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Indian food delivery unicorns clubbed by own government

Swiggy and Zomato let go of hundreds of workers in face of lockdown damage.

A Swiggy delivery person's two-wheeler parked in Bengaluru. Photo by Avanish Tiwary

India’s stringent coronavirus lockdown has rebounded badly on the country’s food delivery sector, forcing two of the biggest players to cut jobs as rivals around the world enjoy bumper growth.

Zomato, backed by China’s payment giant Ant Financial Services Group, a sister company of e-commerce giant Alibaba Group Holding, announced on May 15 that it would let go of up to 13% of its workforce, about 520 workers.

Swiggy, backed by South African internet conglomerate Naspers and its long-time ally Tencent Holdings of China, announced three days later that it would “part ways” with 1,100 workers.

The setbacks contrast with the rise in demand across much of the world experiencing various forms of lockdowns. In Tokyo, Japan’s top two meal carriers —LINE-owned Demae-can and Uber Eats, a division of Uber Technologies of the US— experienced a 60% increase in daily orders after Prime Minister Shinzo Abe on April 7 declared a state of emergency in seven prefectures.

In the US, consumer spending on delivered food in the last week of March was up 70% from a year earlier. And in Indonesia, the food delivery division of ride-hailing unicorn Gojek in early May experienced double-digit growth in daily usage from a year earlier.

Demand in India in theory also should have increased after the government imposed a stringent lockdown on all 1.3 billion Indians on March 25. Instead, food delivery companies have suggested the manner in which the lockdown was imposed and enforced has confused customers and hampered restaurants.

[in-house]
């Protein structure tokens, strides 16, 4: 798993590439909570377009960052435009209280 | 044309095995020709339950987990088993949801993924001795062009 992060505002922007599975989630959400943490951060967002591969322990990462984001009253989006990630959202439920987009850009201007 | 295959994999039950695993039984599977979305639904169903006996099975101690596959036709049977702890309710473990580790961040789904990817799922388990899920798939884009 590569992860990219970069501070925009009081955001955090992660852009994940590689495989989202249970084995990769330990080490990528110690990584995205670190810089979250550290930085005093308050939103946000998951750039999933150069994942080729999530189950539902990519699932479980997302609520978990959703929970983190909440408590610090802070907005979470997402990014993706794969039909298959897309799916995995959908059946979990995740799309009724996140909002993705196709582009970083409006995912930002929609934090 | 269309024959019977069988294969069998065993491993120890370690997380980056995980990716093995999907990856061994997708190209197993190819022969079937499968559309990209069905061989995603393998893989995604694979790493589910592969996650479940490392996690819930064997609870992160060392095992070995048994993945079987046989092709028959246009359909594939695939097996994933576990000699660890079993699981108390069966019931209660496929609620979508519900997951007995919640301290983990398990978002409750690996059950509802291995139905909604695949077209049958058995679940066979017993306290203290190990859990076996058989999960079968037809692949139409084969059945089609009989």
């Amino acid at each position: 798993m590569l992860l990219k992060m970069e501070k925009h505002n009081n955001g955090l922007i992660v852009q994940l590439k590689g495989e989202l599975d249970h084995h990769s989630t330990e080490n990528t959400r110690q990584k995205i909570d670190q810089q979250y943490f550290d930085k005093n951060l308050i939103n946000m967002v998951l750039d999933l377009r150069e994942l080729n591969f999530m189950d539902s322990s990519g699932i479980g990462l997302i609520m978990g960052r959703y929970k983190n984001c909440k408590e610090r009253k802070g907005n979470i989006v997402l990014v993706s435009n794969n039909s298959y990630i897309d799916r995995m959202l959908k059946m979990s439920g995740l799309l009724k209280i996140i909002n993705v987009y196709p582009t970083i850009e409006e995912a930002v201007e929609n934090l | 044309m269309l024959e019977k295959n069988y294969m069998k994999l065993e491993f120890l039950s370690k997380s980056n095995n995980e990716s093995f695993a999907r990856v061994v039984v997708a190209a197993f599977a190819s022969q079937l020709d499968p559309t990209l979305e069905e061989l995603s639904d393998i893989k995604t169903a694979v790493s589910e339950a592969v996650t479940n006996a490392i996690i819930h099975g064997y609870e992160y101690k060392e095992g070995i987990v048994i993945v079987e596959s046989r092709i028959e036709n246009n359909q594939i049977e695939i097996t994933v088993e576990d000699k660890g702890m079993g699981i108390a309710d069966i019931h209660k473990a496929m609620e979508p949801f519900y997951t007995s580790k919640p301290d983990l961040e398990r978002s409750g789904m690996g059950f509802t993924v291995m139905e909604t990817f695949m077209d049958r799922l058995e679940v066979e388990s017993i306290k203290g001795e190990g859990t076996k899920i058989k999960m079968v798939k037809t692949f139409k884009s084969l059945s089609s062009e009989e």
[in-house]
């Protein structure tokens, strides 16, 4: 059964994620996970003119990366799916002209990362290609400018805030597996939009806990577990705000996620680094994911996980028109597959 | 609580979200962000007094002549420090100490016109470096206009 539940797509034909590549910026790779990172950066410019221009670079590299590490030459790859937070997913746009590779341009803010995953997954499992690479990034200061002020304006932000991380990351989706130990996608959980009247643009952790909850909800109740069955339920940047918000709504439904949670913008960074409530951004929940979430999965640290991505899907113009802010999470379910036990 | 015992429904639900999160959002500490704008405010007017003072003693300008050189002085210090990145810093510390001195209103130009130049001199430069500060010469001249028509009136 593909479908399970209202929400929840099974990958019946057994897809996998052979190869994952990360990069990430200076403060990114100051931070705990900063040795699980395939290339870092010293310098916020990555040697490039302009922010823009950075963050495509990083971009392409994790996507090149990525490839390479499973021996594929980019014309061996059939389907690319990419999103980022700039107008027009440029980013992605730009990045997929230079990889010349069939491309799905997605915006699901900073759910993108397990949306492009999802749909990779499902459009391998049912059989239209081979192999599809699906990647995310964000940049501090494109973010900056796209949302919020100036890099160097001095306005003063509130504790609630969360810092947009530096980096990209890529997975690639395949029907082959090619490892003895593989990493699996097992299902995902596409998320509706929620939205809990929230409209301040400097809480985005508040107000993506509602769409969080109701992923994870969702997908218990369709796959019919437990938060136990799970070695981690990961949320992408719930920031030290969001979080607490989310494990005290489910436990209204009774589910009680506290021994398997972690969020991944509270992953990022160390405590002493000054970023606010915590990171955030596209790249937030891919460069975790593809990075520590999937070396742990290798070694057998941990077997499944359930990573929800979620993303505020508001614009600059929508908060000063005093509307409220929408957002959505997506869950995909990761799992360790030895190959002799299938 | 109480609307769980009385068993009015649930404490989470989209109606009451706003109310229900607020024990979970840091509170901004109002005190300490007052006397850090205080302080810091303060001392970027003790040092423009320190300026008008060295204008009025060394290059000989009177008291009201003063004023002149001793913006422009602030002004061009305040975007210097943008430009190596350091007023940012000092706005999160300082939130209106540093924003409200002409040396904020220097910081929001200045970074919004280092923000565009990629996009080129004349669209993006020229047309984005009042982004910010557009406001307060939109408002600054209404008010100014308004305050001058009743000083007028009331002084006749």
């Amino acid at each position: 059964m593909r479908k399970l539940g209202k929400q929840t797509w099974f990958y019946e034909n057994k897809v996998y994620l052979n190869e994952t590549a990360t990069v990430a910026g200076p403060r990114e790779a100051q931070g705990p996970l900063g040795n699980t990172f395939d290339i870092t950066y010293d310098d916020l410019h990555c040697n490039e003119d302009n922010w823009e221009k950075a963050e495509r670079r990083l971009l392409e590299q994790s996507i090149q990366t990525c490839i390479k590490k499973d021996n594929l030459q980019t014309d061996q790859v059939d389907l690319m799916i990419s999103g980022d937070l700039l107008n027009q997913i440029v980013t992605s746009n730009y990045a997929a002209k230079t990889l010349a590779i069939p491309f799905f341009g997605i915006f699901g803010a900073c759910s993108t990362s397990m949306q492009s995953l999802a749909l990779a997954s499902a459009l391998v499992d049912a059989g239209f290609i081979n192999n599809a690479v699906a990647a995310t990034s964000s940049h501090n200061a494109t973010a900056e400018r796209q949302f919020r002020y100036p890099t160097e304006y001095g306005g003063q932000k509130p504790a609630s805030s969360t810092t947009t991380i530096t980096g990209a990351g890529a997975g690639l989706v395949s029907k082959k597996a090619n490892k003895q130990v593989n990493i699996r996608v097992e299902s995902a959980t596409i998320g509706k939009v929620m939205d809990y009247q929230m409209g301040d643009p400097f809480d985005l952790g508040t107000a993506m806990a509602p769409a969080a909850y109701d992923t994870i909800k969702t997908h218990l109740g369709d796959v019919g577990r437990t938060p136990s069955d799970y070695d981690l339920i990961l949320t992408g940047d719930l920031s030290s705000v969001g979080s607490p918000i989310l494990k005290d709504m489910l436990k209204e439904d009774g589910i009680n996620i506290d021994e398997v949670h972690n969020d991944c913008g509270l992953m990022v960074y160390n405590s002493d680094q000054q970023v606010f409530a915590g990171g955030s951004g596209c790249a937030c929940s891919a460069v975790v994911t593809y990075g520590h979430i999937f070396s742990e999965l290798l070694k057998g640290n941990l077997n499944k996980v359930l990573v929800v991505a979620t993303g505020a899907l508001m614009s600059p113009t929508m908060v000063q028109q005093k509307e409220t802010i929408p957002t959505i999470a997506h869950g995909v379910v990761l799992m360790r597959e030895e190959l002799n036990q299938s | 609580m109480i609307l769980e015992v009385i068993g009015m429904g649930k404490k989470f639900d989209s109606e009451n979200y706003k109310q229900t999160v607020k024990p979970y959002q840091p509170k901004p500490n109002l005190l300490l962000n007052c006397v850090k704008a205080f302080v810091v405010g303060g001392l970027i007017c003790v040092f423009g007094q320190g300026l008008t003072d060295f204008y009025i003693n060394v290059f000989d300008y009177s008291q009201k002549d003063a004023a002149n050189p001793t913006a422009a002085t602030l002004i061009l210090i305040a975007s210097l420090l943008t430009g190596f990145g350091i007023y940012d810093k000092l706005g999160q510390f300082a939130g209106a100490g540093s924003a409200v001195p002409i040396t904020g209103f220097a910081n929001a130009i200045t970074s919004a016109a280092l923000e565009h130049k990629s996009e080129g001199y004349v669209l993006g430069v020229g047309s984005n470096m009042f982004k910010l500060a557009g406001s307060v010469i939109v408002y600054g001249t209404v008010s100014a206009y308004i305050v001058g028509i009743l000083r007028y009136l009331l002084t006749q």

“A large number of restaurants have already shut down permanently. … I expect the number of restaurants to shrink by 25-40% over the next 6-12 months,” said Deepinder Goyal, Zomato founder and chief executive, in his letter to employees announcing the layoffs.

A manager at Swiggy told Nikkei Asian Review that demand had also dropped. “Some people stopped ordering delivery out of fear of infection,” the manager said.

Prime Minister Narendra Modi gave citizens only a four-hour notice when he declared at 8 p.m. on March 24 that a national lockdown would begin at midnight. It took citizens, law enforcement officers, and bureaucrats off guard.

Although Modi and other ministers declared food to be essential and exempt from lockdown restrictions, many law enforcement officials were not sure whether the exemption covered deliveries.

As a result, many delivery agents on their motorcycles were stopped by police at road checkpoints and accused of violating the curfew. Some TV news reports aired video of police destroying riders’ scooters with long, heavy sticks they use as clubs. Many delivery agents abandoned their jobs out of fear.

Restaurants also faced staff shortages as many employees were unable to commute because of the brutally enforced curfew. The lockdown also banned using auto-rickshaws and buses, essential means of transportation in India.

The number of available restaurants listed on the Swiggy and Zomato apps gradually decreased as the lockdown proceeded.

Delivery trucks and warehouses operated by Amazon, Flipkart, Big Basket, and Grofers also faced zealous enforcement of restrictions. Company representatives pleaded with the central government to make sure police officials on the ground understood that food —whether being stored in a warehouse, transported on trucks or delivered by boys on motorbikes— was exempt from lockdown.

The situation on the road ameliorated after a couple of weeks, but, as Goyal noted, the number of available restaurants has not come back.

This article first appeared on Nikkei Asian Review. It’s republished here as part of 36Kr’s ongoing partnership with Nikkei. 36Kr is KrASIA’s parent company.